Friday, 12 August 2011

Something different!

Something a little different today... Someone else has written this for me! A little back story on this post..

One of my best buddies is getting married very soon, we shall call her Mrs T (to be!)  and as the trend goes, she has been getting fit for the big day with a body over hall in the Body Boot Camps that have become very popular lately. At one of Mrs T’s boot camp sessions she seriously hurt her knee (by the way this is in no way the Boot Camps doing – she stubborn and wouldn’t give in!). Anyway she had to carry on whilst she waited for her knee to heal and had to use a mobility scooter around a big supermarket shop and here is the e-mail I received of her experience....

"As we know, life goes on, so off we go to Tesco for essentials. Being the gentleman he is, Mr T endeavours to find a way to make this as painless as possible and arrives with a mobility scooter, Tesco's own with a basket and everything!  Now, as a usually able-bodied person- as far as mobility is concerned;  My first thought 'Oh, this is bit embarrassing, people will look at me!', my second, 'How vain am I?!', the third and final on this matter, 'Ouch, ouch, ouch bring me the damn seat on wheels!!'.  Off we poodle around Tesco, Mr T taking the lead, me; wishing I had 'L' plates.  I have to say, it was a far greater experience than the little joy-ride I expected.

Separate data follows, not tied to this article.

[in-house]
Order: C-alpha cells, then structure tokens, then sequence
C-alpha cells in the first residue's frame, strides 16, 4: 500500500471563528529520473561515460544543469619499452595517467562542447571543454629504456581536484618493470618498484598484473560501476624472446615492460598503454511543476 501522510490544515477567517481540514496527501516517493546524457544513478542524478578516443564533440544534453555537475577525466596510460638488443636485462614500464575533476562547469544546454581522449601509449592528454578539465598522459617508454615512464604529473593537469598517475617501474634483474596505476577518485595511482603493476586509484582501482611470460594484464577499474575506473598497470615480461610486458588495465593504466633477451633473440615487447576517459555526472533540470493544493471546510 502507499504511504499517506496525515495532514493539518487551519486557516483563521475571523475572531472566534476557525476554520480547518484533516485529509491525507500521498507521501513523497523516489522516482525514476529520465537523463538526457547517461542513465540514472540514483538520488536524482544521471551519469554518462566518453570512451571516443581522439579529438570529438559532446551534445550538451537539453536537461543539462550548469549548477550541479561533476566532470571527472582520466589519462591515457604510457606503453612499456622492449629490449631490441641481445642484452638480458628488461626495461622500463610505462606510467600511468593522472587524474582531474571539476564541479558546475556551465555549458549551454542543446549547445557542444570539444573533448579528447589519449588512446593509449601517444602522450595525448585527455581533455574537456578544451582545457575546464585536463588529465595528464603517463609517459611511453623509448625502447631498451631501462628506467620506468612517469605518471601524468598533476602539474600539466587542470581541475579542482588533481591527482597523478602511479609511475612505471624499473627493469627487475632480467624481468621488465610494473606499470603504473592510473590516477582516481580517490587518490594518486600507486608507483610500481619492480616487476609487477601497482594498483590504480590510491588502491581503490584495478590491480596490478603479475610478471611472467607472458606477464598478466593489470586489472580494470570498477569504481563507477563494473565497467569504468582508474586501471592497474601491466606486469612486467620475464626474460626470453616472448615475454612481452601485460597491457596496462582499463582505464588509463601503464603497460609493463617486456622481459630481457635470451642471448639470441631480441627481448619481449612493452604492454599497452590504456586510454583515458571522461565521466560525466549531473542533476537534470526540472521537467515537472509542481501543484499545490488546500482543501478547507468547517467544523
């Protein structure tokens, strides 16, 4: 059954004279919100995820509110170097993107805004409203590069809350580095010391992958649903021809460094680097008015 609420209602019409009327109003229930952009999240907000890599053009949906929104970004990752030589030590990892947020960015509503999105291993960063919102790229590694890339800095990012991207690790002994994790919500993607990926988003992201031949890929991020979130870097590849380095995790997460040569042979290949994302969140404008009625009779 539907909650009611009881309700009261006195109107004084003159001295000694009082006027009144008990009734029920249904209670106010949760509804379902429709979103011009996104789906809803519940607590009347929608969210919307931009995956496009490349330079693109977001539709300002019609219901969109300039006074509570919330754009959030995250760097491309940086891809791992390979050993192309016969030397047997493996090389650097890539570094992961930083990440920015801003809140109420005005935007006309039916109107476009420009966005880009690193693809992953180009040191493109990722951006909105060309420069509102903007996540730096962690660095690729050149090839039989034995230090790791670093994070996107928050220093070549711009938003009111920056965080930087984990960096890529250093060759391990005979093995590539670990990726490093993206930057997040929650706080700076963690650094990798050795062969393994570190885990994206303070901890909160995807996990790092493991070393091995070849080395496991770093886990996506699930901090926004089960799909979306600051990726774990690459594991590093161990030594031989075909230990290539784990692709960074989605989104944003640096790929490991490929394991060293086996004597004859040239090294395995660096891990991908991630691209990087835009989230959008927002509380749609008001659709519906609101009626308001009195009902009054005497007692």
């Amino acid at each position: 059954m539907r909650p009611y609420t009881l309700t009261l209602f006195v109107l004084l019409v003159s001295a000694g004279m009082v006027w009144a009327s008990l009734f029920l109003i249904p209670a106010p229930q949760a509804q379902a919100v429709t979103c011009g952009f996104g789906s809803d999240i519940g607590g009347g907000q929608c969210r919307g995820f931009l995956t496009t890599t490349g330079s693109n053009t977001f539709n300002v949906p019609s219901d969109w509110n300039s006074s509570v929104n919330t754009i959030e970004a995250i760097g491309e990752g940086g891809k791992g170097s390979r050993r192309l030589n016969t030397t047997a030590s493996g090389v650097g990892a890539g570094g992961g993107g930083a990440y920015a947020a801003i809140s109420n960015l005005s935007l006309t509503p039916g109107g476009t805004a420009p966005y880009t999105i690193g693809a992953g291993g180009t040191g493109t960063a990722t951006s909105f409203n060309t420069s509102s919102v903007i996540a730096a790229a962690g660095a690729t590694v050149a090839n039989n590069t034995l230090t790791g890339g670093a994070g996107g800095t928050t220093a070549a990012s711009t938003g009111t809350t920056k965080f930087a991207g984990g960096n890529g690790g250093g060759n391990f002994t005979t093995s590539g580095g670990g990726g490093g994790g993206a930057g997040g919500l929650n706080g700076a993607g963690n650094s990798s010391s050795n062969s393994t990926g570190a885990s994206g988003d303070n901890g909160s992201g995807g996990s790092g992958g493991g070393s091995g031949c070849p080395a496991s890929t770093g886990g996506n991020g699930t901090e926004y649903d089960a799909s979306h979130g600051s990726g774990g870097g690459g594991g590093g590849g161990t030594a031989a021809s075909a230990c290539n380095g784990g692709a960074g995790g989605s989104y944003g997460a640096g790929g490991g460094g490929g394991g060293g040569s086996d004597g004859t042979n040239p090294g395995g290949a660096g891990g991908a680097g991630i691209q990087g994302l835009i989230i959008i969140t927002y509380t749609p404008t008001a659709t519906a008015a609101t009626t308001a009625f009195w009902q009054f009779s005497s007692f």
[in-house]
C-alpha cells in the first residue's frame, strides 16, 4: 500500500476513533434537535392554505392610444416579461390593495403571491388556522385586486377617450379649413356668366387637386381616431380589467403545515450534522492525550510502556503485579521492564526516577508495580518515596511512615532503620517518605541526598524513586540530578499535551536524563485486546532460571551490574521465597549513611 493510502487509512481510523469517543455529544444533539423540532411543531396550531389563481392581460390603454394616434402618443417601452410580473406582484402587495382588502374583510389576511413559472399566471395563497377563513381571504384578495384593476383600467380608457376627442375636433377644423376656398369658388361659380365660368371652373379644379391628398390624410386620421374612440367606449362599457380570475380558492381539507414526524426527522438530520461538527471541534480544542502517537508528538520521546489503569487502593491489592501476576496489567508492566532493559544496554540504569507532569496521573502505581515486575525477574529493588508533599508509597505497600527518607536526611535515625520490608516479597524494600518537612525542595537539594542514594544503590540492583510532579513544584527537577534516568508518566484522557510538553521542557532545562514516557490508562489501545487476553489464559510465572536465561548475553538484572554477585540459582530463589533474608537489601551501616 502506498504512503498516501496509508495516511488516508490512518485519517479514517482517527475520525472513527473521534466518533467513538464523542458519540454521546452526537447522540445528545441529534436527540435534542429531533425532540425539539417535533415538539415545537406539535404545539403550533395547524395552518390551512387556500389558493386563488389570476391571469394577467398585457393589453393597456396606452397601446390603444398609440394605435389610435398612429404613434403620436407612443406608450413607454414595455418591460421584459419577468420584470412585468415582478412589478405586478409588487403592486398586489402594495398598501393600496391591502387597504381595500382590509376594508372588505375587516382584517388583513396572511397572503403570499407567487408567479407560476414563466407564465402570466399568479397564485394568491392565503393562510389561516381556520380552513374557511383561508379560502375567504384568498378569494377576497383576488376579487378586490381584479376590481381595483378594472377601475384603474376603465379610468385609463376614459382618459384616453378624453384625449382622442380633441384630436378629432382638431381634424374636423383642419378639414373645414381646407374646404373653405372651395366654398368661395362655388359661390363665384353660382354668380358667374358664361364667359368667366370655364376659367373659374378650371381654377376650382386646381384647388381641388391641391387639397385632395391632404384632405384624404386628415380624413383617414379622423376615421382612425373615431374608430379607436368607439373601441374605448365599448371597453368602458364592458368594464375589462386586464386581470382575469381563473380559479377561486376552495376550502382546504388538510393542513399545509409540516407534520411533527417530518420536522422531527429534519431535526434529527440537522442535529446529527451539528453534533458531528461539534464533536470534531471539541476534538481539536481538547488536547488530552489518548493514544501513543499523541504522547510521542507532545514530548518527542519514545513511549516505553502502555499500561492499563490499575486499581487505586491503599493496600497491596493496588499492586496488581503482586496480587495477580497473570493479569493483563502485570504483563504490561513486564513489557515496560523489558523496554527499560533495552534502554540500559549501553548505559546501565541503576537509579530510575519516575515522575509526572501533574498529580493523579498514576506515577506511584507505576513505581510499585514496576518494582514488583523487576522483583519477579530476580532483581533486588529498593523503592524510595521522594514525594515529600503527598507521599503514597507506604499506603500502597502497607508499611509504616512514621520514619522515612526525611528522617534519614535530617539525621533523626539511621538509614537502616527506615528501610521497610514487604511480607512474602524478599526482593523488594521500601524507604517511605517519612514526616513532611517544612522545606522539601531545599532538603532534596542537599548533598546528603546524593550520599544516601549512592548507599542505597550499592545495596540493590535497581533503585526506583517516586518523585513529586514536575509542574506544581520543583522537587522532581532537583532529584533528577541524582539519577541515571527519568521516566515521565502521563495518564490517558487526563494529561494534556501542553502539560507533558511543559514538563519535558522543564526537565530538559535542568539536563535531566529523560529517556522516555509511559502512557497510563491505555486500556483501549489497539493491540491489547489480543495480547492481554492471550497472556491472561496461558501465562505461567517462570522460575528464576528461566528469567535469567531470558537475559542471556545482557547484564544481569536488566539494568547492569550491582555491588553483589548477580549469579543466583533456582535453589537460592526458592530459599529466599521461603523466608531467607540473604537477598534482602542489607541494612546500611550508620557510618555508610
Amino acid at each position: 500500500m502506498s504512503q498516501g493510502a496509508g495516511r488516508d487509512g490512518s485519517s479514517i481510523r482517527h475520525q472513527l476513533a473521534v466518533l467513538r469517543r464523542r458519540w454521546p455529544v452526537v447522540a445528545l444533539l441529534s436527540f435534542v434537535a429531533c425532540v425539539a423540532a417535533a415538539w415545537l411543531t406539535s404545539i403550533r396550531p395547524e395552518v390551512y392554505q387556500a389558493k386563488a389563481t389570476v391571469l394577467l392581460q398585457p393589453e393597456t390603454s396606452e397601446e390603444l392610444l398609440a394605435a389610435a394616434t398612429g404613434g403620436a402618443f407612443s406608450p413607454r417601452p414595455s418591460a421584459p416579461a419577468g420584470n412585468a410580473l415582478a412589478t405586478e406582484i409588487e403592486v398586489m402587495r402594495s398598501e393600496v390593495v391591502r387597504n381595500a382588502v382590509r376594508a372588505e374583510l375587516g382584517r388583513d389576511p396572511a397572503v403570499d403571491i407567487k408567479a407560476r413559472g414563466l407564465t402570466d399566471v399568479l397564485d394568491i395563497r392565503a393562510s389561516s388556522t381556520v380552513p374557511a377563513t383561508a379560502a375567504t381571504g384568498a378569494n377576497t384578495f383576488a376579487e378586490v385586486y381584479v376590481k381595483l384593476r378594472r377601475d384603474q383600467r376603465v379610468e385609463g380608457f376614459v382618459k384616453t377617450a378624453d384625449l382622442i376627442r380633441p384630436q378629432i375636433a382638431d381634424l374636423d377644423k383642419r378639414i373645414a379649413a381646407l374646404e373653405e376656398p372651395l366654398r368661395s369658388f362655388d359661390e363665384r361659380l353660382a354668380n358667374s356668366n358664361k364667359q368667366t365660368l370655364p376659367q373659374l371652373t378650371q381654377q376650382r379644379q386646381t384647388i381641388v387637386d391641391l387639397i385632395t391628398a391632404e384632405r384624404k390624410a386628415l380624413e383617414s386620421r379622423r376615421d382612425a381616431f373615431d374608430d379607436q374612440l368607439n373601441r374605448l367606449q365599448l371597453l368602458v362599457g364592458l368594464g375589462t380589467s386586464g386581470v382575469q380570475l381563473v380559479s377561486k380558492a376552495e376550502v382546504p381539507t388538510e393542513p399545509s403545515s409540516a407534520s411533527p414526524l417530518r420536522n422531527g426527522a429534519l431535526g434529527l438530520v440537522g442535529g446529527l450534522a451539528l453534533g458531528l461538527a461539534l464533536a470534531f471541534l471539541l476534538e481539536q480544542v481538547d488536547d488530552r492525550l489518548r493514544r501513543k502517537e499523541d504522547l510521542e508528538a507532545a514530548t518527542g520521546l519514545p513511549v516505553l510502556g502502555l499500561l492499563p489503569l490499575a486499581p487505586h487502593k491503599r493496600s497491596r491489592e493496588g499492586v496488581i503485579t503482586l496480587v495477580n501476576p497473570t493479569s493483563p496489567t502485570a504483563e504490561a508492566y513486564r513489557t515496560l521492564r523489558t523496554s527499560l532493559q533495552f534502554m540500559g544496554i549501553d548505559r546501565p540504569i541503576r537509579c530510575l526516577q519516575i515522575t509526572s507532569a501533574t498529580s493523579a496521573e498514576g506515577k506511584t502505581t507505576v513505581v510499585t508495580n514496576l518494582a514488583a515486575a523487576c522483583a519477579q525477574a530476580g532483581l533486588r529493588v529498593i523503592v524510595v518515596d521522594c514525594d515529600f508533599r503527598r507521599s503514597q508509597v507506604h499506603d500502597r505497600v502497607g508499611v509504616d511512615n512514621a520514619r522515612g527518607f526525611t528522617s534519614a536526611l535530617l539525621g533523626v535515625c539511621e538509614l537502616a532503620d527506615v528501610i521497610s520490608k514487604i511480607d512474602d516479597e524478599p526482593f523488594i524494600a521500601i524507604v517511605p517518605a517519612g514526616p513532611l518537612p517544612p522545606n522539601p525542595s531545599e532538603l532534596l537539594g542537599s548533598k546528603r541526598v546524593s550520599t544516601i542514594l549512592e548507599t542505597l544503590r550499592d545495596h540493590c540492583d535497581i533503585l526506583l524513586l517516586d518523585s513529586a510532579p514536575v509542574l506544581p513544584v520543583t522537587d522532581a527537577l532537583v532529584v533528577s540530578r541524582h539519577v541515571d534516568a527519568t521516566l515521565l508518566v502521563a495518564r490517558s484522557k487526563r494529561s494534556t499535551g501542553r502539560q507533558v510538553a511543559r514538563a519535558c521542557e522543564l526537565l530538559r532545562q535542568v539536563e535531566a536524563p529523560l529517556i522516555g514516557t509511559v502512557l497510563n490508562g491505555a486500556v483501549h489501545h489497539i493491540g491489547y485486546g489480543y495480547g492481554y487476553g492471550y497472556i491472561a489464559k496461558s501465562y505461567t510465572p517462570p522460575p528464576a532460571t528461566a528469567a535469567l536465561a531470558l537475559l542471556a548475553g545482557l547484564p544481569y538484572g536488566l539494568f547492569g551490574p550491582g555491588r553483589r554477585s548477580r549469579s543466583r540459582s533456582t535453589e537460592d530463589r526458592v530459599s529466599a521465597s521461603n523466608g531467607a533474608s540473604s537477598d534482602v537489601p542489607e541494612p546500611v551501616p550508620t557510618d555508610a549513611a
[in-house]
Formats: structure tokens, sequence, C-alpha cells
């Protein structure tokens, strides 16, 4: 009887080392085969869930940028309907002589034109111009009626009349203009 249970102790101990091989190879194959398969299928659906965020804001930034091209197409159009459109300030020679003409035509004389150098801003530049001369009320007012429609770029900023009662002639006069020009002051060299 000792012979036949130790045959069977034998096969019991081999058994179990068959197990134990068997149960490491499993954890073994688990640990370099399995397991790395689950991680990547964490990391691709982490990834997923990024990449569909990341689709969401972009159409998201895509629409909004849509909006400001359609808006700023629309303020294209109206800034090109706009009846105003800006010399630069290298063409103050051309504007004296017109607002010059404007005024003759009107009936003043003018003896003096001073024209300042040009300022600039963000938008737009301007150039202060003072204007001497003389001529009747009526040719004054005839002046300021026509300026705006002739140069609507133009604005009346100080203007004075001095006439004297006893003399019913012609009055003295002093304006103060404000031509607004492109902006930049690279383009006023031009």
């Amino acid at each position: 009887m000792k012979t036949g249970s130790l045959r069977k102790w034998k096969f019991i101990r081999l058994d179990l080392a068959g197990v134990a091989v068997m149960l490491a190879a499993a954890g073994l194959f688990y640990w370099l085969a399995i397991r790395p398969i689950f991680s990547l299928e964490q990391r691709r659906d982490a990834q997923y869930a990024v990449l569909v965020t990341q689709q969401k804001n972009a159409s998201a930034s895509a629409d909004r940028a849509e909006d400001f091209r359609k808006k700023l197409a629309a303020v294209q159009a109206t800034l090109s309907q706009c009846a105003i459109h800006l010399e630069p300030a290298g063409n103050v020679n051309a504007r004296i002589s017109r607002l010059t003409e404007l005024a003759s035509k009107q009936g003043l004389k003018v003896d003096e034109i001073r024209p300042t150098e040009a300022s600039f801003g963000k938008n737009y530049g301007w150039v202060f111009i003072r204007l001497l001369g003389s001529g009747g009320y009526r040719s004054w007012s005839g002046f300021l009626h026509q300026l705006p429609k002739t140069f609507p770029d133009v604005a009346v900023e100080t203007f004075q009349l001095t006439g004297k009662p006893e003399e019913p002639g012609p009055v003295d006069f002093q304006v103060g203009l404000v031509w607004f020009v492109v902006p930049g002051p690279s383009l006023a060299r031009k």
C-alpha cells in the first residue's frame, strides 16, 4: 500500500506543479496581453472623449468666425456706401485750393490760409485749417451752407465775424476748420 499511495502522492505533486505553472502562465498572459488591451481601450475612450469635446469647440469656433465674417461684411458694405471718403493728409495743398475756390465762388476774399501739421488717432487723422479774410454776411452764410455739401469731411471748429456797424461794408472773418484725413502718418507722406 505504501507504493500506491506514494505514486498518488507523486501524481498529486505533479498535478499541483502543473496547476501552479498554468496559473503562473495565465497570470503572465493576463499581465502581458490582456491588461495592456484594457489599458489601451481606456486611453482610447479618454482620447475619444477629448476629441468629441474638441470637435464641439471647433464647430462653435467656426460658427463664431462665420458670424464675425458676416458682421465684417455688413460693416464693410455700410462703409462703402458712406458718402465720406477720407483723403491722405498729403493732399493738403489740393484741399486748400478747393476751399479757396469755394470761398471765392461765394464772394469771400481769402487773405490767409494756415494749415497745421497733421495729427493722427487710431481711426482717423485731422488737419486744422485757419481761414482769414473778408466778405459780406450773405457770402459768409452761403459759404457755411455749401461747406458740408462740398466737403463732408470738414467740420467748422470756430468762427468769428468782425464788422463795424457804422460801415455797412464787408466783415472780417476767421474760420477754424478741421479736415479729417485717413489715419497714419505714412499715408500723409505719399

I was amazed at the different reactions from people, even in this little scooter available for anyone and all the difficulty manoeuvring the isles.  I was greeted by everything from stares from strangers, children pointing and people whispering or even elbowing each other and laughing, to those that made a point of making eye contact or not looking in my direction at all!  I can only assume to save embarrassment!